The DC-10-3/4 and DC-10J2/J3

These four designs were presented as a new aircraft family in mid 1967. The DC-10-3 was a three-engined aircraft for continental routes like coast-to coast and a little lighter and smaller compared to the DC-10-10. The engine power calculated for this aircraft was 3 x 32 000 lb (142,2 kN), also smaller than the one of the DC-10-10's CF6-6 engine. Different nose designs appeared, including one with an upper deck. However, the most interesting thing on this aircraft was the tail, which is shown on the right. Somehow, the aircraft looked like an oversized Caravelle.
The DC-10-4 was designed for the same missions and should have the same engines as the -3. It was a larger aircraft with four engines instead of three. The concept was similar to today's Airbus A330 and A340.
The DC-10-J3 was equipped with larger engines with a thrust of 47 000 lb (209,15 kN) for intercontinental routes. Here again, it was lighter and smaller than the future aircraft, in this case the DC-10-30 and -40.
At last, we have the DC-10-J2, which was a twin-engined aircraft comparable to the Airbus A310. This aircraft was also proposed to have the larger engines.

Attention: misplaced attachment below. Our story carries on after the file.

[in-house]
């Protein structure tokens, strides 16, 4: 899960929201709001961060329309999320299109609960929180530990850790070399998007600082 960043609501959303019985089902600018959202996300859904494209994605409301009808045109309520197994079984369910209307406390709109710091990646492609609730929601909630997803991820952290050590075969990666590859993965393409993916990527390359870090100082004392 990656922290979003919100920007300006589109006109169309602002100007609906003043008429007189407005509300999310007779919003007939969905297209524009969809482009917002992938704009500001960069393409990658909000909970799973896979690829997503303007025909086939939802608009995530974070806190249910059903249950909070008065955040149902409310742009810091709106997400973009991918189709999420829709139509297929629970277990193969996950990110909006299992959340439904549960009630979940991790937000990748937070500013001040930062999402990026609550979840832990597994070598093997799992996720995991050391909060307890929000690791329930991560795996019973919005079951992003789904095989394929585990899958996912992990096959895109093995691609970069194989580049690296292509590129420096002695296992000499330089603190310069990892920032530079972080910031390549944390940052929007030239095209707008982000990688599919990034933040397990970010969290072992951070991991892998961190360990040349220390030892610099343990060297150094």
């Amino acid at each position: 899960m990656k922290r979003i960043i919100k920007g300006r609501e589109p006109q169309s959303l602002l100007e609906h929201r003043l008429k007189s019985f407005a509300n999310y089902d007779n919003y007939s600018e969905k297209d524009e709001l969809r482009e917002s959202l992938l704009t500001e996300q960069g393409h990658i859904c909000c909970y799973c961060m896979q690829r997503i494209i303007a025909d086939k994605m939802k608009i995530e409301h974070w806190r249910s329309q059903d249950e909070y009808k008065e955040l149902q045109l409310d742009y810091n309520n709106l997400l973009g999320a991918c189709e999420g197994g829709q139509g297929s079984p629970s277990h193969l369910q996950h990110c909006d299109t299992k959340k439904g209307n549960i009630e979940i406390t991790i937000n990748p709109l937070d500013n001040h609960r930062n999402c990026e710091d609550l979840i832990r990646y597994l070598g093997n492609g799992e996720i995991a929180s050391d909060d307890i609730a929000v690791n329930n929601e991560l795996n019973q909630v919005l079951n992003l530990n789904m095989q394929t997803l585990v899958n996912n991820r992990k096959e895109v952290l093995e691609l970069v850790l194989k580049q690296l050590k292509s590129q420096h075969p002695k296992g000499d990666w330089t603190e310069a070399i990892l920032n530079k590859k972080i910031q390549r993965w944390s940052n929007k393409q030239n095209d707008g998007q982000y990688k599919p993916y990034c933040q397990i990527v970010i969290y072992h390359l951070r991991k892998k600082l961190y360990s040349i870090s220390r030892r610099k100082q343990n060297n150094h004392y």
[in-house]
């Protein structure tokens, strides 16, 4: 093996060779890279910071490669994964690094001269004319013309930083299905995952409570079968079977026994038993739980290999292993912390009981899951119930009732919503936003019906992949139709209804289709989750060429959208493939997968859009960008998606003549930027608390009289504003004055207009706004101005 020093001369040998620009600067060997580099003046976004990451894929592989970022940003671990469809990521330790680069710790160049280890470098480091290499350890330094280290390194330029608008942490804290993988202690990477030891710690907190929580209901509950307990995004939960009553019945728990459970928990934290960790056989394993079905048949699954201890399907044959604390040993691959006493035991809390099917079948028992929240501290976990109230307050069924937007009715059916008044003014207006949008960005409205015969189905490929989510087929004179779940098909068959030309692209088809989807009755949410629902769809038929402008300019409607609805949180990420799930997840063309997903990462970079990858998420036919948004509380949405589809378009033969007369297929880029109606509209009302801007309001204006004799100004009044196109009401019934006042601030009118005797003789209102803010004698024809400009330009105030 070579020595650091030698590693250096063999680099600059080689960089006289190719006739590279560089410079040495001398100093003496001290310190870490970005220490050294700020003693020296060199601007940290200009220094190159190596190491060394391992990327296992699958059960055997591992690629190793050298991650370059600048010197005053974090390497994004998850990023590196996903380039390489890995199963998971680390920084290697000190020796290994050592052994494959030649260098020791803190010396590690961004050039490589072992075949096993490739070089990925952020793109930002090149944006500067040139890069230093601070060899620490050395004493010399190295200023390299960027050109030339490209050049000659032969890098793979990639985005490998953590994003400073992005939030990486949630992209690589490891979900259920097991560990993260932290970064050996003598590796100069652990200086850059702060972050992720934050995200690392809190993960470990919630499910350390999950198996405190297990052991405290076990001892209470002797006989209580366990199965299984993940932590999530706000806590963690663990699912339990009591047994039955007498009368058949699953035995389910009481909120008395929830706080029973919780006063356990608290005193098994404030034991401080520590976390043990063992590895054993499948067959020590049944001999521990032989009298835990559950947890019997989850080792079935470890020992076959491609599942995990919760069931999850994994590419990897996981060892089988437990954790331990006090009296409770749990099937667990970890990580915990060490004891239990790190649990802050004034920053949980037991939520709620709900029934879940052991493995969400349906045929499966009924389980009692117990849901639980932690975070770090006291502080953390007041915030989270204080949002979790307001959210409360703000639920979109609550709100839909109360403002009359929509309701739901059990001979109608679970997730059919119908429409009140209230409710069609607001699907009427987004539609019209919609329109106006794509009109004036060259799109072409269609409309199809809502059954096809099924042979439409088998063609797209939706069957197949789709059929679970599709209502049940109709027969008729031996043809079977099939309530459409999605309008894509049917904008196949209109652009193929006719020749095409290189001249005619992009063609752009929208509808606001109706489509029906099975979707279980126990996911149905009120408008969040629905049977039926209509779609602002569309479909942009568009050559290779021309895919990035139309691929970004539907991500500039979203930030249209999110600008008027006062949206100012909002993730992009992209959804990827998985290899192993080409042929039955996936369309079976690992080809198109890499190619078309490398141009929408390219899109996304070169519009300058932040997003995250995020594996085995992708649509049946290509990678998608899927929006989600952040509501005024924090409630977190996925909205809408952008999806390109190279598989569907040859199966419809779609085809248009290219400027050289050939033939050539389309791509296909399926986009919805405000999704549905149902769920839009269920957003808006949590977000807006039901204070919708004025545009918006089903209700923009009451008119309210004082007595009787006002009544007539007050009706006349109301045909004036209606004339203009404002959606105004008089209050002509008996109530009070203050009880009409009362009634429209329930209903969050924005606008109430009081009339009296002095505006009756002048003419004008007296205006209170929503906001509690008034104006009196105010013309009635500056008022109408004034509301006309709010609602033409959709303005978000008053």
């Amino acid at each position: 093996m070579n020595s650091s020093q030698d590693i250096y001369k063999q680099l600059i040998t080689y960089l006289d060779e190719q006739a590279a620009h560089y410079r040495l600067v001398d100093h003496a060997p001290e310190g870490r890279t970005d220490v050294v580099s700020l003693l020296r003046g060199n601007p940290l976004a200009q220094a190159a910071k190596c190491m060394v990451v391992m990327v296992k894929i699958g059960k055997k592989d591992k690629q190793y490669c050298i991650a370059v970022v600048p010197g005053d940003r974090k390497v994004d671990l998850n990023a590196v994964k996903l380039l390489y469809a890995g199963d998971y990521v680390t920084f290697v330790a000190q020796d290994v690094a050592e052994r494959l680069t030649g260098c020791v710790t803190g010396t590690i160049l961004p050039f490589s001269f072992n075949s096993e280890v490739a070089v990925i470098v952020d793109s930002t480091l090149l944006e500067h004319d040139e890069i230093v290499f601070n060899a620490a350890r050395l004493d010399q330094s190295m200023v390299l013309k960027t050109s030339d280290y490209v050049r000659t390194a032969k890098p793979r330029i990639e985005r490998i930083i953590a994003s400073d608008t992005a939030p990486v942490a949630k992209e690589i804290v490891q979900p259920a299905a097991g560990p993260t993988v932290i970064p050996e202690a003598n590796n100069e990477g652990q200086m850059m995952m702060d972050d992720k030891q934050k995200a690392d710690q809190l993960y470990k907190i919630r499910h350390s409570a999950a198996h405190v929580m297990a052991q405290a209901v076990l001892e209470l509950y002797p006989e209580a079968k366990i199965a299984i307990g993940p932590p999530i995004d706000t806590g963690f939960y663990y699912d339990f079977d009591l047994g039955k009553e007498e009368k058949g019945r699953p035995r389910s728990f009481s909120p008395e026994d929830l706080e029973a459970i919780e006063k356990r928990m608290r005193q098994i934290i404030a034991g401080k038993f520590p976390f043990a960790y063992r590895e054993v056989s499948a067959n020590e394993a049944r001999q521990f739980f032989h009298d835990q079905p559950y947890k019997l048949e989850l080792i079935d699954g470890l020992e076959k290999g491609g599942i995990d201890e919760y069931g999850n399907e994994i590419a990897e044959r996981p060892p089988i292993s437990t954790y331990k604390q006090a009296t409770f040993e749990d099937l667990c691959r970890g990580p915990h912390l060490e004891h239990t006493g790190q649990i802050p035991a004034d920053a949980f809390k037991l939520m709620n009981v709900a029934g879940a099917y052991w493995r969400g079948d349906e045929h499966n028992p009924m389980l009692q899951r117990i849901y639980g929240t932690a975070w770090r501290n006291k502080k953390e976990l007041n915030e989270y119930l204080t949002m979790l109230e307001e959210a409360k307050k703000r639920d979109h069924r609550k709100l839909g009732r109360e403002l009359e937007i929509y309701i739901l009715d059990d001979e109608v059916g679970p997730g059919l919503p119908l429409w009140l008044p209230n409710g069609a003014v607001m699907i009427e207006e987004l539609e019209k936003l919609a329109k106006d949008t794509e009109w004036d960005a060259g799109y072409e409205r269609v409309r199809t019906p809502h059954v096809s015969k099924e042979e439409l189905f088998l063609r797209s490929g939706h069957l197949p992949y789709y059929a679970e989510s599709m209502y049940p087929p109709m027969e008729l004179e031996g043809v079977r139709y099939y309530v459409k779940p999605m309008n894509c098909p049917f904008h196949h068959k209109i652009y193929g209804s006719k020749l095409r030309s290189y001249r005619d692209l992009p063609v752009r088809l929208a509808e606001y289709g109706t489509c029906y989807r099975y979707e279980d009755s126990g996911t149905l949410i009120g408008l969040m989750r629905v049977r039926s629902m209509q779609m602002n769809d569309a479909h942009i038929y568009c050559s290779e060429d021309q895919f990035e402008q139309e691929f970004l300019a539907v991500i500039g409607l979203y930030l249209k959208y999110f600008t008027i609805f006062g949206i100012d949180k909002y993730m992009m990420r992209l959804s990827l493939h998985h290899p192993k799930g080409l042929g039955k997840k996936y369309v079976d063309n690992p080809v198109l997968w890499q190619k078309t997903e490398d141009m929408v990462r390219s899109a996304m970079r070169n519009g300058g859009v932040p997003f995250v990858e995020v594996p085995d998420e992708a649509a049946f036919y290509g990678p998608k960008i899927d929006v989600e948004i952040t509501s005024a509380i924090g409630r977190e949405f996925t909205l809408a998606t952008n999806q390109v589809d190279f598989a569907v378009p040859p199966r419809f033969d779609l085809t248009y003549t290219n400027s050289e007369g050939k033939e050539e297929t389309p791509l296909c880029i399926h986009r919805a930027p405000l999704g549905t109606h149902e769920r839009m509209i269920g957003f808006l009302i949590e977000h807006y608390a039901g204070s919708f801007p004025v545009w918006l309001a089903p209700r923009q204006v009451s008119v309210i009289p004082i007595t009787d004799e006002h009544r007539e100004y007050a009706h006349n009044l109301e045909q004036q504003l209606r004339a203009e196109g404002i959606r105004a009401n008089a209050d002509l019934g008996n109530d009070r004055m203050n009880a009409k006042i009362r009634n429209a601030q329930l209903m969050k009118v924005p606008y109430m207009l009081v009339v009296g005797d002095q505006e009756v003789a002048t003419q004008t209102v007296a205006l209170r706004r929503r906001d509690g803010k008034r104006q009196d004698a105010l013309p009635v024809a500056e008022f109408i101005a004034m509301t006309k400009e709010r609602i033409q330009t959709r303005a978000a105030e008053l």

Further analysis forced Mc Donnell - Douglas to focus on three-engined designs. They were the best compromise between range, fuel consumption, cargo capacity, safey, noise and overseas market sale chances. Many so-called experts have the opinion, that the success of the DC-10 was limited due to the trijet design and prefer the twin-engine concept. However, it should be noted that not only the regulations for overwater twin-engined operations (later known as ETOPS) were a limit to the twinjet. At the time, when the DC-10 was designed, high-thurst engines to power a twinjet with continental range were not available. This did not change until the early 1980s when the 767 and the A310-300 appeared and limited also the sale success of the first Airbus, the A300. Finally, the DC-10-3 with a conventional nose was used as a base for further designs and emerged in the DC-10-A and -B.

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